Newer gcc auto-vectorizes the loop with -O3, which is a significant speedup even with just SSE2. (e.g. my i7-6700k Skylake runs the vectorized version in 0.74s, so about twice as fast as scalar. Or -O3 -march=native in 0.35s, using AVX2 256b vectors).

The vectorized version looks like a lot of instructions, but it's not too bad, and most of them aren't part of a loop-carried dep chain. It only has to unpack to 64-bit elements near the end. It does pcmpgtd twice, though, because it doesn't realize it could just zero-extend instead of sign-extend when the condition has already zeroed all negative integers.

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    BTW, I saw this question ages ago, probably when it was first posted, but I guess got side-tracked from answering it until now (when I was reminded of it). – Peter Cordes May 12 '17 at 15:53
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    Do -fprofile-generate and -fprofile-use help in this case? – Marc Glisse May 12 '17 at 16:55
  • @MarcGlisse: Just tested: yes, g++5.4 and g++6.3.1 make the same branchy code with -O3 -fno-tree-vectorize -fprofile-use. (Even though without PGO, g++6.3.1 uses CMOV even at -O2). On 3.9GHz Skylake, the CMOV version runs in 1.68s, while the branchy version runs in 1.45s, so the difference is much smaller with efficient CMOV. – Peter Cordes May 12 '17 at 17:22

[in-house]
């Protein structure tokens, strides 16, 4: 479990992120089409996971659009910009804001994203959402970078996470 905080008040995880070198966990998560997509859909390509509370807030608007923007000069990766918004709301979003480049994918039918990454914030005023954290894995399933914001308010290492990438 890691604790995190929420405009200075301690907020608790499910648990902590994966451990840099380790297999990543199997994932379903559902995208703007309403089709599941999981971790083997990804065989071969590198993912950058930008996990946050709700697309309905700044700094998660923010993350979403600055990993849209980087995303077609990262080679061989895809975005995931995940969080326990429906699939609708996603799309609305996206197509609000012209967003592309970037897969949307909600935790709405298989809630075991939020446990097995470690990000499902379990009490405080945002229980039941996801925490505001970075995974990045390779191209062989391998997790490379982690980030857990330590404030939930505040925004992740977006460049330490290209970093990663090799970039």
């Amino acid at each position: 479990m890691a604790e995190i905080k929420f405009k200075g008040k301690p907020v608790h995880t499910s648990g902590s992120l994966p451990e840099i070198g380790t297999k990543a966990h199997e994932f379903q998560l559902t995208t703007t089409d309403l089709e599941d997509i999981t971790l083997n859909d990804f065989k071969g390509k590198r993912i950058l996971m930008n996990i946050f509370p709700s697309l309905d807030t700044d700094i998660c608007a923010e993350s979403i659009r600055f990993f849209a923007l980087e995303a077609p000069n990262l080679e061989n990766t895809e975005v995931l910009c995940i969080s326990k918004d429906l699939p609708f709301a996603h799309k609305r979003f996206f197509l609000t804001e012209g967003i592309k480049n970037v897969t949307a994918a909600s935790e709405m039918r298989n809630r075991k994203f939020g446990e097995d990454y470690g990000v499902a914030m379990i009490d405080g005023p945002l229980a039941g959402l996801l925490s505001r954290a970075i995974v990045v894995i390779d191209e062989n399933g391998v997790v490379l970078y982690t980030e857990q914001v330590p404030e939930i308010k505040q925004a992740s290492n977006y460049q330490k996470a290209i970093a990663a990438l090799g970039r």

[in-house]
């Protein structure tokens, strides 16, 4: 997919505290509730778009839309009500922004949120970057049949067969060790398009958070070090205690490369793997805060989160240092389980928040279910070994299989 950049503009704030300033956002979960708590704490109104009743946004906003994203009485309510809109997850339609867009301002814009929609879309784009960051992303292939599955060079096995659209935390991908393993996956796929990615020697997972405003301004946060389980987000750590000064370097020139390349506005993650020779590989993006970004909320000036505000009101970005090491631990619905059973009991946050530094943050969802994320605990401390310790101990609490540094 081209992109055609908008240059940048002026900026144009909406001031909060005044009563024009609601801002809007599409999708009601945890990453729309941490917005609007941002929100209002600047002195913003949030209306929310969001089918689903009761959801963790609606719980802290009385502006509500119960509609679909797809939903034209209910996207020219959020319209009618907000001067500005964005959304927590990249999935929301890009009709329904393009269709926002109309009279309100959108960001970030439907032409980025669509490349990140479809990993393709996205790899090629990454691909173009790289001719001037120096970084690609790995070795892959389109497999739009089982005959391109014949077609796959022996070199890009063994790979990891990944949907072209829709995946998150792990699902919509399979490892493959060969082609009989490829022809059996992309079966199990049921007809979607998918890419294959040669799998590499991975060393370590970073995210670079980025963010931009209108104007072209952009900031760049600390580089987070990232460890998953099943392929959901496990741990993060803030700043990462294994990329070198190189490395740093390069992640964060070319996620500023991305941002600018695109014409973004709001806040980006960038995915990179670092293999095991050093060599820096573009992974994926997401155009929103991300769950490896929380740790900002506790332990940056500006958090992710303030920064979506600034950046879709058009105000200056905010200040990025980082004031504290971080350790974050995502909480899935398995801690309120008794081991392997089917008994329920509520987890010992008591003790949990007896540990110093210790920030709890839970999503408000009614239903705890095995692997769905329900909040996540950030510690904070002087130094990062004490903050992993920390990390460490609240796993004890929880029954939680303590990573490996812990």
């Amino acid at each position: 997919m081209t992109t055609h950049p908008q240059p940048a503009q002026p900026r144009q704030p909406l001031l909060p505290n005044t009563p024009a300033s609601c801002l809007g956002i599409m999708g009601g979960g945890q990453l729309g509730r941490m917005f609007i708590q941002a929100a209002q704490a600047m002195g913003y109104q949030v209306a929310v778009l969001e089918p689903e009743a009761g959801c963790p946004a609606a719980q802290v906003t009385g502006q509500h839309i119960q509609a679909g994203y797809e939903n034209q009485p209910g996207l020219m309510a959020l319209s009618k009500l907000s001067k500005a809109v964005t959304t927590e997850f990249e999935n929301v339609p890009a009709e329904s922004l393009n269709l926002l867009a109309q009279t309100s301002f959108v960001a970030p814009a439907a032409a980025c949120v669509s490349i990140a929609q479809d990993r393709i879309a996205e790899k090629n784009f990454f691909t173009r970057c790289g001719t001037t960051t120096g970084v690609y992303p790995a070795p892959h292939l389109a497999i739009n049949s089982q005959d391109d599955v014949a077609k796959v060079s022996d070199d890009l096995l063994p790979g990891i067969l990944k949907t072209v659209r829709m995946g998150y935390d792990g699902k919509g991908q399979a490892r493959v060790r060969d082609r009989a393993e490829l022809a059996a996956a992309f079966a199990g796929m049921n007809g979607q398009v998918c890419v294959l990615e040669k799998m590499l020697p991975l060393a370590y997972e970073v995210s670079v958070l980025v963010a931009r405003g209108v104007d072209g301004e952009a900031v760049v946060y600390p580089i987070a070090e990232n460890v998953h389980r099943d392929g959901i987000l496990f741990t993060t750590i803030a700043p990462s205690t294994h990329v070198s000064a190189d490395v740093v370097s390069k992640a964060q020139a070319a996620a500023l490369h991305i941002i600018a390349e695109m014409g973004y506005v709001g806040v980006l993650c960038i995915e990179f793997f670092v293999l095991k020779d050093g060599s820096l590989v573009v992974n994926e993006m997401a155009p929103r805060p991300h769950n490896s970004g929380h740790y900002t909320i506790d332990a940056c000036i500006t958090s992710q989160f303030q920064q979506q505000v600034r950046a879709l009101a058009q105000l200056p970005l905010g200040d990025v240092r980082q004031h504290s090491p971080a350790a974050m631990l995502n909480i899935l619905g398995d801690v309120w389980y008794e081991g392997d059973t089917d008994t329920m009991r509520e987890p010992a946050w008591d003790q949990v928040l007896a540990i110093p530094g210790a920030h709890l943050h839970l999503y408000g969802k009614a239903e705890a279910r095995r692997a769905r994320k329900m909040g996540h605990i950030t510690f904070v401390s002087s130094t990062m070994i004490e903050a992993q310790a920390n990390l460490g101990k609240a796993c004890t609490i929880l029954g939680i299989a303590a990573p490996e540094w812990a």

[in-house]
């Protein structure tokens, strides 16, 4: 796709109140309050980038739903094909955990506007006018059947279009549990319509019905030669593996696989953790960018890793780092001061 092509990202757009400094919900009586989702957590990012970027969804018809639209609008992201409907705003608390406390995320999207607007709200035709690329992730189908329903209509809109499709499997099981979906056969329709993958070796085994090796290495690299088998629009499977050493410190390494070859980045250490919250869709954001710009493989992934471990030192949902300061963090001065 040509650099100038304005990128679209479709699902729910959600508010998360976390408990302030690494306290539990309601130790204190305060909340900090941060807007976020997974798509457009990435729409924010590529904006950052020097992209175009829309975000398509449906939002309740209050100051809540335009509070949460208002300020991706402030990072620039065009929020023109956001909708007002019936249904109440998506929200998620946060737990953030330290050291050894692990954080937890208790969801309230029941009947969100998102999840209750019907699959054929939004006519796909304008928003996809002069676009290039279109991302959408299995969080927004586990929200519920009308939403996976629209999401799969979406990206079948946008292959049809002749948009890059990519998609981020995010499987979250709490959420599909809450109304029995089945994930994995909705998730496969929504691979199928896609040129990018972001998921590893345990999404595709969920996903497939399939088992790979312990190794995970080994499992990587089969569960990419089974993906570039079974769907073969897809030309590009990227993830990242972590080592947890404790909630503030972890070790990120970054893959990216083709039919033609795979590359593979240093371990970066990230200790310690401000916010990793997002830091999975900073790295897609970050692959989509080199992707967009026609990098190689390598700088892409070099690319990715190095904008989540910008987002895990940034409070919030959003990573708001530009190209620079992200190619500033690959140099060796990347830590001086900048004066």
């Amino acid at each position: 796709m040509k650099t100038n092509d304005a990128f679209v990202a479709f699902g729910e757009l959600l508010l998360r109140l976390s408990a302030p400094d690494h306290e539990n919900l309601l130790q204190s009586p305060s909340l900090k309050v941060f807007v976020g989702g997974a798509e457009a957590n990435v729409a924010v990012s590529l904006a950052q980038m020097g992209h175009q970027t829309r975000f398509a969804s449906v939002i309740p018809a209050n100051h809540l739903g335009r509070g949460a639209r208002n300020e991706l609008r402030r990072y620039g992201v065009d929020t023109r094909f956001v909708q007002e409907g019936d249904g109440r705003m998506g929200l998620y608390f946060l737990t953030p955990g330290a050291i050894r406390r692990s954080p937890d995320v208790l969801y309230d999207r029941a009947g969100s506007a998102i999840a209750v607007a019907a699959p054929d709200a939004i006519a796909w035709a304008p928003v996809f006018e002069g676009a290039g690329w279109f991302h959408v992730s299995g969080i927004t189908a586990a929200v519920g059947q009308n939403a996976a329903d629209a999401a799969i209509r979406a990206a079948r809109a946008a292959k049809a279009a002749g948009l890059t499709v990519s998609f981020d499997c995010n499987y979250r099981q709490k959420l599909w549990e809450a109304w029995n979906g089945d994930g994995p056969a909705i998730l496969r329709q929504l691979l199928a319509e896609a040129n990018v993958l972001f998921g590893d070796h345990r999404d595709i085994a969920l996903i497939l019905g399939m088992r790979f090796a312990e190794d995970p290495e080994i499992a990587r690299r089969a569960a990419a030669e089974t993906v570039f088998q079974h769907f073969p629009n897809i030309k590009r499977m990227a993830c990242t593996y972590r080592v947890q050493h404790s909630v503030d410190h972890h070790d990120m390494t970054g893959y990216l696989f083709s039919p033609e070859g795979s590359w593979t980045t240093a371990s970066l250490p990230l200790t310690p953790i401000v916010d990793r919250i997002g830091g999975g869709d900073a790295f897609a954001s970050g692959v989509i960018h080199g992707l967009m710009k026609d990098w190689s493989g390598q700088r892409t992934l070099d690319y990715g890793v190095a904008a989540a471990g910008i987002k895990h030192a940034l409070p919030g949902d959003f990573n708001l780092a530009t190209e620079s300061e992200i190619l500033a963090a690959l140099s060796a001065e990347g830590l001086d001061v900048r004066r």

• @MarcGlisse: updated the answer with more stuff. Why is newer gcc using add ecx, -128 instead of a CMP? Is that just for code-size reasons (since -128 fits in a sign-extended imm8)? I guess that's probably worth writing ecx for no reason, since it's dead at that point and OOO execution can free it soon. I'm surprised it still doesn't use LEA to compute sum+data[c] in a different register to avoid the MOV, though. – Peter Cordes May 12 '17 at 17:38
  • A lot of it seems to be tuning choices, playing with -mtune=... changes add to cmp. No idea about lea. On a skylake laptop, -O3 code is significantly faster than -O2 code. – Marc Glisse May 13 '17 at 10:12